‘Hybrid working’… it’s the new buzz word on everyone’s lips as businesses start to re-open after lockdown, but the concept of hybrid working pre-dates the pandemic. It’s essentially a form of flexible working where staff spend part of their working time in the workplace, and the remainder of their time working remotely (usually from home). Your business may well have had these kinds of flexible working arrangements in place with some members of staff prior to the pandemic.
So why are we talking about hybrid working now?
A new study from ACAS on flexible working arrangements found that 55% of employers are anticipating an increase in staff working under hybrid working arrangements as they re-open after lockdown, with 49% expecting an increase in staff working from home or remotely full-time. So if you haven’t been faced with any requests for hybrid working yet, it’s likely that you will be in the coming months. Your business might even be considering introducing a hybrid working policy to apply across your workforce as you change your working model going forwards.
Whatever your business’s approach will be, this quick guide answers some FAQs.
How do I introduce a hybrid working model across my business?
If you’re thinking about introducing a hybrid working model across your business, it’s a good idea to consult with your staff first. This will help you to take onboard their views, increasing trust and morale and ultimately smoothing any transition. It’s particularly important to consult if your new model will result in changes being required to your staff members’ contracts (eg to their place or hours of work) as you may need their consent first.
See further guidance below about things to consider when introducing a hybrid working model across your business, including putting in place a hybrid working policy.
How should I deal with ad hoc requests for hybrid working?
If you’re not introducing a business-wide hybrid working policy, you may still receive individual requests from staff. You should deal with these ad hoc requests in the same way as you would deal with other requests for flexible working. This means you’ll need to consider first whether it amounts to a formal, statutory request for flexible working. You should also follow any procedures set out in relevant HR policies (eg your flexible working policy and/or your hybrid working policy, if you have them).
Formal flexible working requests
If the request is a formal request for flexible working by an eligible employee (ie one with at least 26 weeks’ of continuous service with you, who hasn’t made a previous request in the past 12 months), you’ll need to follow the usual strict process for dealing with such requests. For example, you must reach a decision within three months and you can only reject the request on one of eight grounds (eg the change would have a detrimental impact on your ability to meet customer demand). See our Q&A on Flexible working requests for further guidance about dealing with formal, statutory requests.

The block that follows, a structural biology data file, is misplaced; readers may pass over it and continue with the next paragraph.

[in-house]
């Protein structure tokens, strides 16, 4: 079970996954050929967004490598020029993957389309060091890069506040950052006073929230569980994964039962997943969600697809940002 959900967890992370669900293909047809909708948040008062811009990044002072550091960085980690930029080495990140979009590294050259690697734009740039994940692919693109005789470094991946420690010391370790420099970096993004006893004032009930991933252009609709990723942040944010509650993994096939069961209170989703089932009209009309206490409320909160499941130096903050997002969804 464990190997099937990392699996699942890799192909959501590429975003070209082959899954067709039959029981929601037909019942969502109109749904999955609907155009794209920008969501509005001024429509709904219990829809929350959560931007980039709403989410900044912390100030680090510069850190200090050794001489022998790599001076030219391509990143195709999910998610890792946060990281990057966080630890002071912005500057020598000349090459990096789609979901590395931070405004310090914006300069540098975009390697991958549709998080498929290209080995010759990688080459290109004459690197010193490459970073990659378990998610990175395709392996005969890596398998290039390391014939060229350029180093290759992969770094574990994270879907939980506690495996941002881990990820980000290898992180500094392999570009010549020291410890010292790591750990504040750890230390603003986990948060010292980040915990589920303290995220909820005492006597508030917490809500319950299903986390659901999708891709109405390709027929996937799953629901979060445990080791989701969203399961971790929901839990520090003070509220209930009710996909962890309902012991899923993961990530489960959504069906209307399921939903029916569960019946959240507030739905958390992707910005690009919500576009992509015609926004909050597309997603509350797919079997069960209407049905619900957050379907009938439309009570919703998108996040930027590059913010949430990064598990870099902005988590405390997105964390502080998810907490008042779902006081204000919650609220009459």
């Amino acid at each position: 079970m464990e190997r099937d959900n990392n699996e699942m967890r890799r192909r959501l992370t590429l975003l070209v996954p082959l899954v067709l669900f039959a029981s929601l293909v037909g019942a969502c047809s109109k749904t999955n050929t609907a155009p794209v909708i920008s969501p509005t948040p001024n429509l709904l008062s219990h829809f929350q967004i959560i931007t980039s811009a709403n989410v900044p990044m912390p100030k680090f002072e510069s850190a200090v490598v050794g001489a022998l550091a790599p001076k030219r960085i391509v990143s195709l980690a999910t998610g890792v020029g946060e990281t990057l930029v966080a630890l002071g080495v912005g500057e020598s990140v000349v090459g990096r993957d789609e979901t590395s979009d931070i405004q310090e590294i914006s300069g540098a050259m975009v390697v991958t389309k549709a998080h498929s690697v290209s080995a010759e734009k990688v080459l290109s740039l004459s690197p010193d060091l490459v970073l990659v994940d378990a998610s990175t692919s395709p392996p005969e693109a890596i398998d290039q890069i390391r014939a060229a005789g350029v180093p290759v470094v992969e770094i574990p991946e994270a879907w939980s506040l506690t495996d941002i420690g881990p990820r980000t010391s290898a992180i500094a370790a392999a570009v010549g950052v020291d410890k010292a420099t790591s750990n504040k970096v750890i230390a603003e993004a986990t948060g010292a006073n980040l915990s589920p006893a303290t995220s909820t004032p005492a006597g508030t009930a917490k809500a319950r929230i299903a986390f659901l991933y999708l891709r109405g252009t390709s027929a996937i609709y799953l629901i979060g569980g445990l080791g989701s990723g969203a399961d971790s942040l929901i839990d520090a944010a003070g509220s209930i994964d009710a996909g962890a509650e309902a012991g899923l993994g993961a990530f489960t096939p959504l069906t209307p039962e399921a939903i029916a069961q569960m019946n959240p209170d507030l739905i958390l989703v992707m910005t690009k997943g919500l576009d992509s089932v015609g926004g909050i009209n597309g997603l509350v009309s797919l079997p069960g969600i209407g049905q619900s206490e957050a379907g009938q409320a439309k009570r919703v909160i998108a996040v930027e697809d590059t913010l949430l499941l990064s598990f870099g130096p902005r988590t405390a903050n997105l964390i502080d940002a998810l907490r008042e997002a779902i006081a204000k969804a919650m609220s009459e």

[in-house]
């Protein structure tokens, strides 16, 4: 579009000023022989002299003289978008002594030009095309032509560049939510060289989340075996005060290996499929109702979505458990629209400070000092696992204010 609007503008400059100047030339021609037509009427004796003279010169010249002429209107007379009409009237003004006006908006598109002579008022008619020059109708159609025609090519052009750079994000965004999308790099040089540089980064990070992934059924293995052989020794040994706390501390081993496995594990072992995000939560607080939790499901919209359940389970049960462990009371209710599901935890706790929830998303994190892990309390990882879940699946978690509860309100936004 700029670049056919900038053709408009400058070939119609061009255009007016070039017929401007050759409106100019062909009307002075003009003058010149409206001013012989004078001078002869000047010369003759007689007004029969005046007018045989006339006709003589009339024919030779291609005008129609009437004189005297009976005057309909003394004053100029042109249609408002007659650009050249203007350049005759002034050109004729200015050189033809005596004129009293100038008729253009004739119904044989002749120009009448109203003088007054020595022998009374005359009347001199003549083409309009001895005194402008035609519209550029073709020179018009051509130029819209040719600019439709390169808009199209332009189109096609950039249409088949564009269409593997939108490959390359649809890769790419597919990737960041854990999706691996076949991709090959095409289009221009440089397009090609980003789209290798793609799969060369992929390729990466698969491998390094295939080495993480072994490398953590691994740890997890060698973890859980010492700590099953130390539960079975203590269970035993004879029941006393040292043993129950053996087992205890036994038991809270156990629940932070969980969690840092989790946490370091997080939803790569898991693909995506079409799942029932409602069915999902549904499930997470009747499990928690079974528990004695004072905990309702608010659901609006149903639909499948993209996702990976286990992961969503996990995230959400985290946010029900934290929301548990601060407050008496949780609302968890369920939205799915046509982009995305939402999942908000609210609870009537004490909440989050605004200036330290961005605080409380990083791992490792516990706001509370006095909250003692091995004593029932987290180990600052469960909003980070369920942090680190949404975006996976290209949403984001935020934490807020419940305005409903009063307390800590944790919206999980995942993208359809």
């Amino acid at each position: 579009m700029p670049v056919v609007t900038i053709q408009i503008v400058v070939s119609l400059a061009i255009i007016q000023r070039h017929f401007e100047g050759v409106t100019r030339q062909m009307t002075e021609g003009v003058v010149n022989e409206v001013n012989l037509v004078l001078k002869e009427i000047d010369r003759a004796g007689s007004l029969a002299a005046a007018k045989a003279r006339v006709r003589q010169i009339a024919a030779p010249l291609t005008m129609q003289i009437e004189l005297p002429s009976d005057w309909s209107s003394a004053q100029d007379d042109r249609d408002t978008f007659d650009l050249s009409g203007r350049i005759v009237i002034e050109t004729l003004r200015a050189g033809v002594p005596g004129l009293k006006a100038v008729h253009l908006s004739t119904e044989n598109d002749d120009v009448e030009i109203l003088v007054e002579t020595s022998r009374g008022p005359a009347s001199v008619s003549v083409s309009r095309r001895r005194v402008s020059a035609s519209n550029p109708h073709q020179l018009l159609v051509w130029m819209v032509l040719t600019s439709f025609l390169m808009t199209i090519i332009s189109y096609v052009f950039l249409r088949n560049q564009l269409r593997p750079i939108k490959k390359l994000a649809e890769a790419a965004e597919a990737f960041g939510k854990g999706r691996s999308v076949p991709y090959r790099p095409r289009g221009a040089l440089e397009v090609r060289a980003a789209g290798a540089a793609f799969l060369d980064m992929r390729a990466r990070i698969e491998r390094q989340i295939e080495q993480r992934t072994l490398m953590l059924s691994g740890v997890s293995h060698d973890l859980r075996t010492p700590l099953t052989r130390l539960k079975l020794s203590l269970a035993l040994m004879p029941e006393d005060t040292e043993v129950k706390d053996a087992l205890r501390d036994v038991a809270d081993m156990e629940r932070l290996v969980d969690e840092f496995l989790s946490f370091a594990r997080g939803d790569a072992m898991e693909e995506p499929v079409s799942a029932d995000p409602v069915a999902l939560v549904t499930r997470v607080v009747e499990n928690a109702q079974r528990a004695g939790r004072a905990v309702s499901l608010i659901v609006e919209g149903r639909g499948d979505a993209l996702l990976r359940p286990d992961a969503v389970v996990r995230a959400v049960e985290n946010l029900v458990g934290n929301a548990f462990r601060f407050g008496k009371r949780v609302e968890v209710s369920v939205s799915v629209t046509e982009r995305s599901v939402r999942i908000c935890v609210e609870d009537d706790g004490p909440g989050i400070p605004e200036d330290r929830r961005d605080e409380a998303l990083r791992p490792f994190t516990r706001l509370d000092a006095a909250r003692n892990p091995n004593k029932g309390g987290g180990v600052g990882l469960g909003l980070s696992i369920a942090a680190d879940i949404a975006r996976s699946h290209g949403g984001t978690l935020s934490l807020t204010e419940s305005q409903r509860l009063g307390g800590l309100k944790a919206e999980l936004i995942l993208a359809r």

Informal requests for flexible working
If it’s simply an informal request for flexible working then you do not need to follow any strict process (unless you have set out a specific procedure in a relevant HR policy, such as a hybrid working policy if you have one), but you must make sure you do not discriminate when you’re dealing with requests. For example, if you apply a blanket policy of refusing to allow hybrid working for staff members in particular roles, you may indirectly discriminate against a female staff member who has requested hybrid working due to childcare or caring responsibilities, or a disabled member of staff whose request amounts to a request for reasonable adjustments.
Do I need a hybrid working policy?
Whether your business has introduced a hybrid working model or agrees to hybrid working on an ad hoc basis, there’s no legal requirement for you to have a hybrid working policy, however, it is good practice. It can help you to streamline your approach to hybrid working by setting out clearly and transparently how it will work in practice and what your expectations are of your staff. For example, you can set out the following information: